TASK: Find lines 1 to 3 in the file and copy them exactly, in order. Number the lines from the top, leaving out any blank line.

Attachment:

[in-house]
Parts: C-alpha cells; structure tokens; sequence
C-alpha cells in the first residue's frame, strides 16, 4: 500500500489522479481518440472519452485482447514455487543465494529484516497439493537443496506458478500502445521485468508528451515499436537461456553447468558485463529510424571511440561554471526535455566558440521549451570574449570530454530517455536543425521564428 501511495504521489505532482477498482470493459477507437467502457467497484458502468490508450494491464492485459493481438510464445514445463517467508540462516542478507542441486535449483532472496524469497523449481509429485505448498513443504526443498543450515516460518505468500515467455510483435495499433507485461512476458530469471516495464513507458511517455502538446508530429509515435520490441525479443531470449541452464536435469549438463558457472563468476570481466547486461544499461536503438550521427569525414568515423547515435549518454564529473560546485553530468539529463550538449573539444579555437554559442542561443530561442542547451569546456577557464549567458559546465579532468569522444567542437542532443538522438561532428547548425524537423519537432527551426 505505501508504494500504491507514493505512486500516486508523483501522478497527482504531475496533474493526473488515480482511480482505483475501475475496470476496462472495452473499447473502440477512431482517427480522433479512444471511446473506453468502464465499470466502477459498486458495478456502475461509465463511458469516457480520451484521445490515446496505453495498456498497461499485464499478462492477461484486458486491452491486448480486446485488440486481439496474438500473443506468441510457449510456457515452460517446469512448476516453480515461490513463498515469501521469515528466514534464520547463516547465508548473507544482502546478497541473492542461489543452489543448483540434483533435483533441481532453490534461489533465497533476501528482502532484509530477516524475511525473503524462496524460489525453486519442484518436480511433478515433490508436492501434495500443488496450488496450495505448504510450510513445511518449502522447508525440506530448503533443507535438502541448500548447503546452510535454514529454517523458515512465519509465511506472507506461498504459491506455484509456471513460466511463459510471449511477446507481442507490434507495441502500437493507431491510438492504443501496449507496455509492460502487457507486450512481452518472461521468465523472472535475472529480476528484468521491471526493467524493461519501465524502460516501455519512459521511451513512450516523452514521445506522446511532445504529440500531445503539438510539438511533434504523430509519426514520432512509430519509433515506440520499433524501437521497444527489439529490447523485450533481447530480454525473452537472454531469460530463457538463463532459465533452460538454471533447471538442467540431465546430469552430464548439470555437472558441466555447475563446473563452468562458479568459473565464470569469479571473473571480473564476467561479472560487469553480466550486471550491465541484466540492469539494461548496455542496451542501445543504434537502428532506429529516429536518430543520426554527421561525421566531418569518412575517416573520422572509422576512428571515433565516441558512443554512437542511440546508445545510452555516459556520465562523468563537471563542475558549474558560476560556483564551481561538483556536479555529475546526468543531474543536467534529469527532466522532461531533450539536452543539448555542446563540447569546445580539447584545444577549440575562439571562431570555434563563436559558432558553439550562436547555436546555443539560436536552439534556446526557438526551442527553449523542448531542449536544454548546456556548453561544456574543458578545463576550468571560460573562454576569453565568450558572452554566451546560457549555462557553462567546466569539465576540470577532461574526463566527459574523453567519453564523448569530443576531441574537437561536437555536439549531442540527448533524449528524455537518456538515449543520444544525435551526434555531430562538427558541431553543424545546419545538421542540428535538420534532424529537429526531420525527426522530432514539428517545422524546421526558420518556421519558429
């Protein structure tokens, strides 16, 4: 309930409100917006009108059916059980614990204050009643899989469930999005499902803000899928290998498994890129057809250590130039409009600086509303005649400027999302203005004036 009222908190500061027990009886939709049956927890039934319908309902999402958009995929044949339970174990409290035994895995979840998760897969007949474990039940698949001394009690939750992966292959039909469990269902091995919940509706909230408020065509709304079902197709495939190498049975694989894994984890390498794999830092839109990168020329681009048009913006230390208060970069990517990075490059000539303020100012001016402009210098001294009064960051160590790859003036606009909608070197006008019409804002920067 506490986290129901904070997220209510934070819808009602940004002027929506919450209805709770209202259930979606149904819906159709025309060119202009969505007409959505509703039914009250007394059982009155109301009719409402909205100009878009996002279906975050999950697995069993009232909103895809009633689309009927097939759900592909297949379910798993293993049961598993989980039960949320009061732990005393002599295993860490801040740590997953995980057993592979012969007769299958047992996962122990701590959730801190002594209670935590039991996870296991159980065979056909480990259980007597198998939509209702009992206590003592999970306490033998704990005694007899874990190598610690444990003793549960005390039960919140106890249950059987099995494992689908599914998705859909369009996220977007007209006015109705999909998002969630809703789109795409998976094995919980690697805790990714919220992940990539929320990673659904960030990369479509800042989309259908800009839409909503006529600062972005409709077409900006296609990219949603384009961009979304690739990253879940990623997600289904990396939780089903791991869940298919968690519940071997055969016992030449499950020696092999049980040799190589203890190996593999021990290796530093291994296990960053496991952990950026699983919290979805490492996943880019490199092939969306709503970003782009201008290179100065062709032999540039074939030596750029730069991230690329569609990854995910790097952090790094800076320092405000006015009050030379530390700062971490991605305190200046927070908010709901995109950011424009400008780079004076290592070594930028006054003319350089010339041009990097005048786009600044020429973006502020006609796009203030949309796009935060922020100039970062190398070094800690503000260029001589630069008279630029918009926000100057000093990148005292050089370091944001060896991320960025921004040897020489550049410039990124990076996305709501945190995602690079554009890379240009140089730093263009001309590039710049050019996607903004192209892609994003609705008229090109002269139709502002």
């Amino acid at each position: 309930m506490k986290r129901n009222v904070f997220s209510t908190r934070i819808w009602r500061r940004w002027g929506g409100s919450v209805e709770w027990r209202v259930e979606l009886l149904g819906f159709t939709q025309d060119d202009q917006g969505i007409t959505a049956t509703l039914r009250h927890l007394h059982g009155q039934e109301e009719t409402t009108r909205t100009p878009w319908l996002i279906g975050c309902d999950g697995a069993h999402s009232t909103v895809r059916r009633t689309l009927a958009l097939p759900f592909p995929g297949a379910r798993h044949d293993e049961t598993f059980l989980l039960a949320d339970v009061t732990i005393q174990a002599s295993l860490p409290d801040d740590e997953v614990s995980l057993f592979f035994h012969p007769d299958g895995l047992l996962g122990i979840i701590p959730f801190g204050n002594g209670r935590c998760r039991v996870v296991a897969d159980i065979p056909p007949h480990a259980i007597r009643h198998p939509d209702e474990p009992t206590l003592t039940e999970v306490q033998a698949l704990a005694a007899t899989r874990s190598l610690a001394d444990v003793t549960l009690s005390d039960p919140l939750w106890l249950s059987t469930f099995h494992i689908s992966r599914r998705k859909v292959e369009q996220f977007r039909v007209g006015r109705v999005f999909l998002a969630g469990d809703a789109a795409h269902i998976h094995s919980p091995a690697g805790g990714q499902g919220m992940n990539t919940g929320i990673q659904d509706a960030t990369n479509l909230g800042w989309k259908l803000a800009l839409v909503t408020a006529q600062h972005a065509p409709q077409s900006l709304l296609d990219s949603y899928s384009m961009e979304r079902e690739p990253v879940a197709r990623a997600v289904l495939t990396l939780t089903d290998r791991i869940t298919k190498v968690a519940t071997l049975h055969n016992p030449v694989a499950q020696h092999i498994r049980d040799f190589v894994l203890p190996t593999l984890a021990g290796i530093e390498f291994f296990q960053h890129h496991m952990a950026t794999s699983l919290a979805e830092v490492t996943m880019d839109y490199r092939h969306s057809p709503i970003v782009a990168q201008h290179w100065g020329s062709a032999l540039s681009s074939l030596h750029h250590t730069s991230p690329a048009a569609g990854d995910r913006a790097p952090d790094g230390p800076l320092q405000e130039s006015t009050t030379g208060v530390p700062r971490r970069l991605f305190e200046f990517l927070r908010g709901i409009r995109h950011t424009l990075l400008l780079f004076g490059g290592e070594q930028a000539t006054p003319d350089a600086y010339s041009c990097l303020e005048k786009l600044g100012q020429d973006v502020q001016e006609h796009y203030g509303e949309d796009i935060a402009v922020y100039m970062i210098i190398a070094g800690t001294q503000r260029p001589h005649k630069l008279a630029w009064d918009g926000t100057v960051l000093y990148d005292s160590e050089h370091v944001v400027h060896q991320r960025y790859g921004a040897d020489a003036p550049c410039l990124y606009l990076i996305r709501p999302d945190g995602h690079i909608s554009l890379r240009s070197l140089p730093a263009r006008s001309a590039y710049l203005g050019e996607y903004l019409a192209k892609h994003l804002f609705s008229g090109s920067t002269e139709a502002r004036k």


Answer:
[in-house]
Parts: C-alpha cells; structure tokens; sequence
C-alpha cells in the first residue's frame, strides 16, 4: 500500500489522479481518440472519452485482447514455487543465494529484516497439493537443496506458478500502445521485468508528451515499436537461456553447468558485463529510424571511440561554471526535455566558440521549451570574449570530454530517455536543425521564428 501511495504521489505532482477498482470493459477507437467502457467497484458502468490508450494491464492485459493481438510464445514445463517467508540462516542478507542441486535449483532472496524469497523449481509429485505448498513443504526443498543450515516460518505468500515467455510483435495499433507485461512476458530469471516495464513507458511517455502538446508530429509515435520490441525479443531470449541452464536435469549438463558457472563468476570481466547486461544499461536503438550521427569525414568515423547515435549518454564529473560546485553530468539529463550538449573539444579555437554559442542561443530561442542547451569546456577557464549567458559546465579532468569522444567542437542532443538522438561532428547548425524537423519537432527551426 505505501508504494500504491507514493505512486500516486508523483501522478497527482504531475496533474493526473488515480482511480482505483475501475475496470476496462472495452473499447473502440477512431482517427480522433479512444471511446473506453468502464465499470466502477459498486458495478456502475461509465463511458469516457480520451484521445490515446496505453495498456498497461499485464499478462492477461484486458486491452491486448480486446485488440486481439496474438500473443506468441510457449510456457515452460517446469512448476516453480515461490513463498515469501521469515528466514534464520547463516547465508548473507544482502546478497541473492542461489543452489543448483540434483533435483533441481532453490534461489533465497533476501528482502532484509530477516524475511525473503524462496524460489525453486519442484518436480511433478515433490508436492501434495500443488496450488496450495505448504510450510513445511518449502522447508525440506530448503533443507535438502541448500548447503546452510535454514529454517523458515512465519509465511506472507506461498504459491506455484509456471513460466511463459510471449511477446507481442507490434507495441502500437493507431491510438492504443501496449507496455509492460502487457507486450512481452518472461521468465523472472535475472529480476528484468521491471526493467524493461519501465524502460516501455519512459521511451513512450516523452514521445506522446511532445504529440500531445503539438510539438511533434504523430509519426514520432512509430519509433515506440520499433524501437521497444527489439529490447523485450533481447530480454525473452537472454531469460530463457538463463532459465533452460538454471533447471538442467540431465546430469552430464548439470555437472558441466555447475563446473563452468562458479568459473565464470569469479571473473571480473564476467561479472560487469553480466550486471550491465541484466540492469539494461548496455542496451542501445543504434537502428532506429529516429536518430543520426554527421561525421566531418569518412575517416573520422572509422576512428571515433565516441558512443554512437542511440546508445545510452555516459556520465562523468563537471563542475558549474558560476560556483564551481561538483556536479555529475546526468543531474543536467534529469527532466522532461531533450539536452543539448555542446563540447569546445580539447584545444577549440575562439571562431570555434563563436559558432558553439550562436547555436546555443539560436536552439534556446526557438526551442527553449523542448531542449536544454548546456556548453561544456574543458578545463576550468571560460573562454576569453565568450558572452554566451546560457549555462557553462567546466569539465576540470577532461574526463566527459574523453567519453564523448569530443576531441574537437561536437555536439549531442540527448533524449528524455537518456538515449543520444544525435551526434555531430562538427558541431553543424545546419545538421542540428535538420534532424529537429526531420525527426522530432514539428517545422524546421526558420518556421519558429